Intel accelerates its Celeron shift

Intel has quietly made available the first member of what next year will become a new generation of mobile Celeron processors.

The chipmaker has begun shipping a new 800MHz "ultra low voltage" Celeron chip to tablet PC manufacturers such as Motion Computing, a company spokesperson said. New mobile Celeron processors don't always make headlines, but the 800MHz chip marks the beginning of a transition for the Celeron line to a new generation of underlying technology--a few months earlier than expected. Unlike past mobile Celerons, which were based on the Pentium III-M or the Pentium 4, the ultra-low-voltage chip borrows its circuitry from Intel's more recent Pentium M. The company had been expected to make the circuitry transition in the first quarter of 2004.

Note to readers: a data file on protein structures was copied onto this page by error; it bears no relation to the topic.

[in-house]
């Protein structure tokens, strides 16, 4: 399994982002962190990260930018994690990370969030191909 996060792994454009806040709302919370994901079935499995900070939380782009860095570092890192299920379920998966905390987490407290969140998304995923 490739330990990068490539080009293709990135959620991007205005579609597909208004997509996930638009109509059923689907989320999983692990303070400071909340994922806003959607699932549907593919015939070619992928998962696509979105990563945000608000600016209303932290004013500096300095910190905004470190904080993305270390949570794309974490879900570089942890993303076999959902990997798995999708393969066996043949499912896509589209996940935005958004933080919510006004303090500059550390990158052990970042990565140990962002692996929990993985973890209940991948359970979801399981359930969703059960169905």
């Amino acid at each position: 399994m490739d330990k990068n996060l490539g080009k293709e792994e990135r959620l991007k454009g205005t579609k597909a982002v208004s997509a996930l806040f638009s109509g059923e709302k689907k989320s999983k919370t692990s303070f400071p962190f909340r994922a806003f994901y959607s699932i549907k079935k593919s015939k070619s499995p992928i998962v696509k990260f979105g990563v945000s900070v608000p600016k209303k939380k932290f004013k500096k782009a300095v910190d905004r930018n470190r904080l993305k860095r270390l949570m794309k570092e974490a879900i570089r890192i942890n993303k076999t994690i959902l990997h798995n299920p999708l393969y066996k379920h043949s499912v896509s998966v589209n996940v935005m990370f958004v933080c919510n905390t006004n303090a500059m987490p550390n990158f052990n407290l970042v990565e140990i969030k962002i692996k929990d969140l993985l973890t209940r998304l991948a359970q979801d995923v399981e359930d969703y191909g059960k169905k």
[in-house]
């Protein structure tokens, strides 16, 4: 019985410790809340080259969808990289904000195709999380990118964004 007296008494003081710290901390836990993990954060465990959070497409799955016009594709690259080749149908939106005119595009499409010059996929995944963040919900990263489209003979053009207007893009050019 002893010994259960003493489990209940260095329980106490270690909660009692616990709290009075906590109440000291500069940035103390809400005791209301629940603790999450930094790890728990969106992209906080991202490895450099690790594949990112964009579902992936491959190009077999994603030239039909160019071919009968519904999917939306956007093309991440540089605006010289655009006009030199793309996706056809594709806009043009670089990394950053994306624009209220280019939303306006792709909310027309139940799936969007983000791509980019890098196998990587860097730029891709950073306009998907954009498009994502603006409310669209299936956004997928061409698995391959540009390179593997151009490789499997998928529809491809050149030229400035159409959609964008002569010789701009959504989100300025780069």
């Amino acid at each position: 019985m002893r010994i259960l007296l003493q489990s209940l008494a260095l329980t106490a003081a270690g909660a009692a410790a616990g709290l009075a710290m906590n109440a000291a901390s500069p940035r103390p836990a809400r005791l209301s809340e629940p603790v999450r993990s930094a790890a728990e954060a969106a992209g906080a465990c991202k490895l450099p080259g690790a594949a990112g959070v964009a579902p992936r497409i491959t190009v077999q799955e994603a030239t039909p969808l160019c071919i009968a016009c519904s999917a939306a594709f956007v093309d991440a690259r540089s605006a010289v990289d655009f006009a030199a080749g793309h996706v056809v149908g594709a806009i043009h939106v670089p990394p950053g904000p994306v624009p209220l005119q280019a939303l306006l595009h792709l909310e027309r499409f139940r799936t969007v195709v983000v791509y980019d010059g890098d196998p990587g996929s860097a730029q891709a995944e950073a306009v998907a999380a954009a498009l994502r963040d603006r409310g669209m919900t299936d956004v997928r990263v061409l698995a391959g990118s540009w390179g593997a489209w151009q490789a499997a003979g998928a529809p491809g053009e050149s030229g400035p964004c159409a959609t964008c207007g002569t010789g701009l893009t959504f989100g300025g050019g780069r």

The Celeron chip, which appears in tablets such as the Motion M1300, serves as an alternative to Intel's flagship mobile processor, the Pentium M, or its aging Pentium III-M for the smallest mobile computers, such as tablets. "We are targeting some specific mobile markets with the ULV mobile Celeron with Banias technology," said Mary-Ellin Brooks, an Intel spokeswoman. Banias was Intel's code name for the Pentium M. It makes sense for Intel to release the 800MHz ultra low voltage Celeron chip now because it can replace the Pentium III-M chip and, at the same time, complement the Pentium M by working with the same supporting chips. It also shares the Pentium M's 400MHz bus, or data pipeline. That means PC makers don't have to equip their less-expensive tablet models with their own specific hardware or try to wedge in mobile Celerons based on the Pentium 4, which typically use more power and produce more heat than the Pentium M.

News source: C|Net

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